His face pale and marred by a ghastly scar above his eye, Sen. John McCain returned to Capitol Hill on Tuesday and sputtered what many Americans have been thinking for years.
“We’ve been spinning our wheels on too many important issues,” the Arizona Republican barked at his colleagues, “because we keep trying to find a way to win without help from across the aisle.”
It seems there is at least one glimmer of hope, though. Sen. Kamala Harris, the Democrat from California, and Sen. Rand Paul, the Republican from Kentucky, are working in a decidedly bipartisan fashion to implement bail reform.
The unlikely duo made a show of introducing their Pretrial Integrity and Safety Act this month and have been making the rounds on TV networks to sell it.
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Not that it should need much selling.
In California, tens of thousands of people sit in county jails every day – not because of a criminal conviction, but because they can’t afford to leave. At $50,000, the state’s median bail amount is out of reach for most defendants, who tend to be poor or working class and black or brown.
“If they’re awaiting trial and they don’t pose a risk, let’s not have the taxpayers foot the bill, especially when a similarly situated person is not in jail because they could write a check,” Harris told McClatchy.
While people cool their heels behind bars waiting for trial, usually for weeks, but sometimes months or years, defendants often lose their jobs and sometimes their families, putting a outsized burden on the nation’s social safety net.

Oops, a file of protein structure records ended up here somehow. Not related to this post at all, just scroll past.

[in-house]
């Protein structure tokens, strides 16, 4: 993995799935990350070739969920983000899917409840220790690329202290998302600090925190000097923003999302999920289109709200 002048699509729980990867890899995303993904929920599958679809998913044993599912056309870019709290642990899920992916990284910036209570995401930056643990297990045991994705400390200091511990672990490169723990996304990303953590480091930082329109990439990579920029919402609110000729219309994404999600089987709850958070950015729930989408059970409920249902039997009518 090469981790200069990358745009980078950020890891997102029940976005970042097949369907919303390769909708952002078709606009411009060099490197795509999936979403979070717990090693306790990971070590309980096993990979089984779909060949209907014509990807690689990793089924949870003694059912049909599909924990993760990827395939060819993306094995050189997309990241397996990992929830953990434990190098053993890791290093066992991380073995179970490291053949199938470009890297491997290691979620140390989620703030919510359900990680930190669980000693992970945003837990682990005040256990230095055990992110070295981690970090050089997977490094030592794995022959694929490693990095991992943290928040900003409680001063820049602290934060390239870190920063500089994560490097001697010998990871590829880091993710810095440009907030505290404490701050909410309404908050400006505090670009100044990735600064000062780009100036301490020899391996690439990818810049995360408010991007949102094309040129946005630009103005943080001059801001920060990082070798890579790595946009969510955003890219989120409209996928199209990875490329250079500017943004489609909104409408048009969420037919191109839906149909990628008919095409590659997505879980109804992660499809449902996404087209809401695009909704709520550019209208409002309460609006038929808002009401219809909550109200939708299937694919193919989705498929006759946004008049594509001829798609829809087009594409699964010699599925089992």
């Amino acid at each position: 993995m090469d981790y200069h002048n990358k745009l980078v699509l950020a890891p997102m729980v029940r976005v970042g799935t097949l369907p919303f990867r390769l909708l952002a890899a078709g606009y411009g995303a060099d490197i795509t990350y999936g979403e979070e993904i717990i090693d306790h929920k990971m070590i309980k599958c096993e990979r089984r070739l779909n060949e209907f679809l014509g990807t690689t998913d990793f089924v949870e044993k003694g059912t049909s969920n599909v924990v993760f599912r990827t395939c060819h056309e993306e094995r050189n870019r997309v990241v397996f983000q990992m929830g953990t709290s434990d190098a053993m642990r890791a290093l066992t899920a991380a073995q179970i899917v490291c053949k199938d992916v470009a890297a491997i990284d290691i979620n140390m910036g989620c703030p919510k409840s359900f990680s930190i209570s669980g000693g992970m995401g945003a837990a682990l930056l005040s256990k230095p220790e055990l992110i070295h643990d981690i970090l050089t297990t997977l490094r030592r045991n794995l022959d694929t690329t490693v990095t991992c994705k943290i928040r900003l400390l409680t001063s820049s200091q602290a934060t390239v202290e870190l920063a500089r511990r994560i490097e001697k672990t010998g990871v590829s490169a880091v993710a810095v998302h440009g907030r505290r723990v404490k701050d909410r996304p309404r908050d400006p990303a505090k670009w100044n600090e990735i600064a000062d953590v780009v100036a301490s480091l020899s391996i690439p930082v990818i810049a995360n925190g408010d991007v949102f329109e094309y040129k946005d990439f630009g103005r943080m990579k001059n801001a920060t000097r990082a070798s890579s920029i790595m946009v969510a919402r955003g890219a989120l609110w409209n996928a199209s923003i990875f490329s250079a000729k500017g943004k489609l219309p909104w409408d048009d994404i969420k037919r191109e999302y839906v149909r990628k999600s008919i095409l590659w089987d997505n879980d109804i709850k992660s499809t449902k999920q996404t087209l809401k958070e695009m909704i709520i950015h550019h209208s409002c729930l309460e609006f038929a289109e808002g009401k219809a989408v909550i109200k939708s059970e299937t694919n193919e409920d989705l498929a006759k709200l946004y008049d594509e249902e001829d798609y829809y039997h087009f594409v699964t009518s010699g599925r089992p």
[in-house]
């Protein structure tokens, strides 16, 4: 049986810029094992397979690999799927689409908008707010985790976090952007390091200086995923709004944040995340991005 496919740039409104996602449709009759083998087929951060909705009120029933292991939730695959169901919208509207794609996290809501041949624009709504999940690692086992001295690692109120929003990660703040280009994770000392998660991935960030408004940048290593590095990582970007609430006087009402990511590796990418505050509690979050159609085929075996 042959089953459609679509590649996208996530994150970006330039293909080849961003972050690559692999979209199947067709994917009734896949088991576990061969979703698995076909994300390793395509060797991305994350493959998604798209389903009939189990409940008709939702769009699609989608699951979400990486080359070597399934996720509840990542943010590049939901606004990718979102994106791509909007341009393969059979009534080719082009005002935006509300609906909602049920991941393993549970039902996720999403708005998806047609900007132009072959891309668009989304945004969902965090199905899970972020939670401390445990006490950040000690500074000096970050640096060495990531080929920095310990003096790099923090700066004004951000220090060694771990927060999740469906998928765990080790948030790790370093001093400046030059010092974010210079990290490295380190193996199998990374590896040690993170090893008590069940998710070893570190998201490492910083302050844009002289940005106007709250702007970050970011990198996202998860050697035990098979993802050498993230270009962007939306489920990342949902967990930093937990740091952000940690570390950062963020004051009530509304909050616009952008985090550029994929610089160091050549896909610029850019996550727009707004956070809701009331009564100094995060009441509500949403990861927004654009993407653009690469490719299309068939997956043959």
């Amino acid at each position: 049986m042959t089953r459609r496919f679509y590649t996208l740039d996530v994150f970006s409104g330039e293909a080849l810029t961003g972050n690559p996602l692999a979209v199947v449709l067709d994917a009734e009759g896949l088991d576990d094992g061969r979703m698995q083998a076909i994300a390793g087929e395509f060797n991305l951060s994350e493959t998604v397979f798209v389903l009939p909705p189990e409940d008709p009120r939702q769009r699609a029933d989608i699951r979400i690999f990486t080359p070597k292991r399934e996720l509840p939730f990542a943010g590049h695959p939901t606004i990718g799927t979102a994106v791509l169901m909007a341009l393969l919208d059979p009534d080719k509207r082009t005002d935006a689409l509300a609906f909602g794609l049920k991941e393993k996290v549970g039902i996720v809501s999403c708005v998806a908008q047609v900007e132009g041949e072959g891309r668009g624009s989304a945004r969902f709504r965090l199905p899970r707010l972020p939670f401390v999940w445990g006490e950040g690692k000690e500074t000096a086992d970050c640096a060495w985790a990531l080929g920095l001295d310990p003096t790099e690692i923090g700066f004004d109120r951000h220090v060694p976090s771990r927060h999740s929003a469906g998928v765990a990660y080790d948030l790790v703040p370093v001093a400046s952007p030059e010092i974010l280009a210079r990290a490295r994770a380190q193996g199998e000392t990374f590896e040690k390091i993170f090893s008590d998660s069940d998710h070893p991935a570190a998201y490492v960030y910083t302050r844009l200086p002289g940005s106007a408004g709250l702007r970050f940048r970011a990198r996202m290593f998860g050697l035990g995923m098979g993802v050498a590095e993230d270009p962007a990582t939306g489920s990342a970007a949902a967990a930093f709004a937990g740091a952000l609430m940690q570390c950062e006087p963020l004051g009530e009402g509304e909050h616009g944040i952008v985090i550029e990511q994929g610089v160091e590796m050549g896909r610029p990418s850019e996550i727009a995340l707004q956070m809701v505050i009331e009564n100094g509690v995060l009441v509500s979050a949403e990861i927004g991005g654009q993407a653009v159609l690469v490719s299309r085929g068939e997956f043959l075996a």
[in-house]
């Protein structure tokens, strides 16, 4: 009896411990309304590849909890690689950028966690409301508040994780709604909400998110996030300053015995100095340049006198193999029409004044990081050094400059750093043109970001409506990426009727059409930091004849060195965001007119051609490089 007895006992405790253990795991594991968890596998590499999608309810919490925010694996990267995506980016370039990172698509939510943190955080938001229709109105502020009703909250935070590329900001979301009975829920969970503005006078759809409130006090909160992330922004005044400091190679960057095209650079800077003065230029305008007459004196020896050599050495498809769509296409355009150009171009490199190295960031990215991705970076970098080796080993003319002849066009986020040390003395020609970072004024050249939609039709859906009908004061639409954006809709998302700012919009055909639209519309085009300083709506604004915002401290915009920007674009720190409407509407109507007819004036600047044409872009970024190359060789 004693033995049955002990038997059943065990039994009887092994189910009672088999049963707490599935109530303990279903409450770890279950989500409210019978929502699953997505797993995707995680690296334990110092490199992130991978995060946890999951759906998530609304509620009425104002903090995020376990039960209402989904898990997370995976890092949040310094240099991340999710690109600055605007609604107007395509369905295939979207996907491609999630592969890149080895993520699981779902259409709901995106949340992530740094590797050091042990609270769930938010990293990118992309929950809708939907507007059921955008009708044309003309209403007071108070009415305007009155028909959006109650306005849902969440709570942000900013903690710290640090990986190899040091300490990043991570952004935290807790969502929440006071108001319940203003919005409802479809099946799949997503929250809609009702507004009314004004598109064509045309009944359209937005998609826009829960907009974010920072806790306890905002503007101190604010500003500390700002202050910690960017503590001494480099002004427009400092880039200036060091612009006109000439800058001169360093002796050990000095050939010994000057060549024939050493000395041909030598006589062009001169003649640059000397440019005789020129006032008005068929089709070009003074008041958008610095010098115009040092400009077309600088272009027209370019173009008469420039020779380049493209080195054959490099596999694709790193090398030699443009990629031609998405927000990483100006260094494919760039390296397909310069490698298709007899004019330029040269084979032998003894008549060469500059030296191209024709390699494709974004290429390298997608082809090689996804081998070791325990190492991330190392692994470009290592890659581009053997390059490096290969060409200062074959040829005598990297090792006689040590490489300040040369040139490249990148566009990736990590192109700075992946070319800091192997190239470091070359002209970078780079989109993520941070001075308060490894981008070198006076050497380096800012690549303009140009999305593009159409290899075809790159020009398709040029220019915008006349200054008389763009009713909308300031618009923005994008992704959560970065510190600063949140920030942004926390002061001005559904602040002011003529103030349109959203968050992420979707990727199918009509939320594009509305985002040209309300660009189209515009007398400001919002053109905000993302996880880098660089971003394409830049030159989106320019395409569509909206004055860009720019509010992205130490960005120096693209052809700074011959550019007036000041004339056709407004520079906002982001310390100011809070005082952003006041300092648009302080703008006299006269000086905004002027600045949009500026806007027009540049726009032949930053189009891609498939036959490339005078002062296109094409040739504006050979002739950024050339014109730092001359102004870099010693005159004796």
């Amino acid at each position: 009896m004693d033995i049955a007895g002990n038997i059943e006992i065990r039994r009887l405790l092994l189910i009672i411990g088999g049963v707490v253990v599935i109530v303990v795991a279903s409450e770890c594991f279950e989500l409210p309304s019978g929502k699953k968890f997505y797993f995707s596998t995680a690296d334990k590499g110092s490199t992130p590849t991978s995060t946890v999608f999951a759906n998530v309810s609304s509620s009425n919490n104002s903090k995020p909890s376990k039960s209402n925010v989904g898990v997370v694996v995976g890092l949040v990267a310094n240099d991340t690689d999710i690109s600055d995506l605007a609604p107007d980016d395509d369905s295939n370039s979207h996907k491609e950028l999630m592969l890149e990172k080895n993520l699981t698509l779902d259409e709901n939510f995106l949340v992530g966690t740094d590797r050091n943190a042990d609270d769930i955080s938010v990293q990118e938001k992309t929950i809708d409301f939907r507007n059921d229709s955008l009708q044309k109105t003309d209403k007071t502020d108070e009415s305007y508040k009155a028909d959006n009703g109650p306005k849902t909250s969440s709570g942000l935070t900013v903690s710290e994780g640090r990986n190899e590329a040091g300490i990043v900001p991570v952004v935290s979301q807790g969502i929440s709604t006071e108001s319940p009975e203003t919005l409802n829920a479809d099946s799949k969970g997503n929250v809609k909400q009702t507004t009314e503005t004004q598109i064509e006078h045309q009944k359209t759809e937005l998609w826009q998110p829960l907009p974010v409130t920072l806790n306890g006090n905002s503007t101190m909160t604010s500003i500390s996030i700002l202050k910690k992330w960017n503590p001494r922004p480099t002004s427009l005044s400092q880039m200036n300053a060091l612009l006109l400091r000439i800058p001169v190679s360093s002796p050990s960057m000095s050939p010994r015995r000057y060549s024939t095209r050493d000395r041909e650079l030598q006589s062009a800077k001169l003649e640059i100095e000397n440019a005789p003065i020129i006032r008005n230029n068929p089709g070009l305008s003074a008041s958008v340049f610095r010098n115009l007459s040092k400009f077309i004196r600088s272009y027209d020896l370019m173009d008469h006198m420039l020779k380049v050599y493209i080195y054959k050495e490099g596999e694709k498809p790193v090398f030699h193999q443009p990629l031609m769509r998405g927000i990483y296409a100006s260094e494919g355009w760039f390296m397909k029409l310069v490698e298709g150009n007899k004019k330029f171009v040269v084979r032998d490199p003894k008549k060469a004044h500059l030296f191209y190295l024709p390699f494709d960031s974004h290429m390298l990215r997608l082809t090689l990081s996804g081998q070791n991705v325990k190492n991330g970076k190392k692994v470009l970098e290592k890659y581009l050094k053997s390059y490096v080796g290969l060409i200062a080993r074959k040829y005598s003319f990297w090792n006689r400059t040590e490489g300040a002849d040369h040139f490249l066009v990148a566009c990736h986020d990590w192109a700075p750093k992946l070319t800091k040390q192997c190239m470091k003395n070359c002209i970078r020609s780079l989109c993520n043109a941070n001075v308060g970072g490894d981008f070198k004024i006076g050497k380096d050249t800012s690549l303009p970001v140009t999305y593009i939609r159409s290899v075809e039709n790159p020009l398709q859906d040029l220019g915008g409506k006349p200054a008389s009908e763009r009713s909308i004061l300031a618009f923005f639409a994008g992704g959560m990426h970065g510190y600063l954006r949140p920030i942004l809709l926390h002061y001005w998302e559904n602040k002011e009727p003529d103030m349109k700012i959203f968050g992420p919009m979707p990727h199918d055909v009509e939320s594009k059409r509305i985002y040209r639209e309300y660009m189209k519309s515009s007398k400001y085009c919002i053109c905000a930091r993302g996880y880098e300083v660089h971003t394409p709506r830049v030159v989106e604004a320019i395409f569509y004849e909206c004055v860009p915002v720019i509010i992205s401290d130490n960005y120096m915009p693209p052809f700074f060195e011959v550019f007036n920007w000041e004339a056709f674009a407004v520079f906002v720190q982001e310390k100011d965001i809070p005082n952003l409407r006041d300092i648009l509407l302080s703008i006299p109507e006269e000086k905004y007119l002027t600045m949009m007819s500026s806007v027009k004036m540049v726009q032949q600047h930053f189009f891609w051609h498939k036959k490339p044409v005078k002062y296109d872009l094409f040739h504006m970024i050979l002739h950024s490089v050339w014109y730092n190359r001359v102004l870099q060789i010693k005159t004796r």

It’s a travesty that gets repeated day in and day out, all over the country – except in states, such as New Jersey, that have enacted their own reforms. Other states need a nudge, though.
In California, legislation that would have largely eliminated the use of cash bail, instead releasing people based on the risk they pose to the public, failed in the Assembly this year. A companion bill, Senate Bill 10 by Sen. Bob Hertzberg, D-Los Angeles, lives on, though it faces opposition from law enforcement groups and the bail industry.
The Judicial Council of California also raises concerns. The policymaking body of the California courts, led by Chief Justice Tani Cantil-Sakauye, a bail skeptic, released a six-page letter this month expressing “conceptual agreement” with Hertzberg’s bill, but objections to specific sections that would limit judicial discretion. Legislators should heed the judges’ advice.
But one of the Judicial Council’s concerns, the cost of establishing the pretrial services agencies that would be responsible for determining whether a defendant should be released before trial, could be address partially with the legislation being pushed in Congress.
Harris and Paul want to create a three-year, $10 million grant program that would for pay for states to come up with ways to replace money bail. States would apply to the U.S. Department of Justice and be required to report their progress to make sure their reforms are not discriminatory.
The idea is to encourage, not require, states to replace their bail systems – and do it in a way that works locally.
That’s a method Republicans should be able to back, and a goal that Democrats should love. Indeed, Harris got rave reviews after a speech on the legislation at the NAACP’s annual convention in Baltimore on Monday.
Reforming the nation’s highly unfair bail system is a smart move politically for Harris and Paul. The rest of Congress should join the effort, as should the Legislature.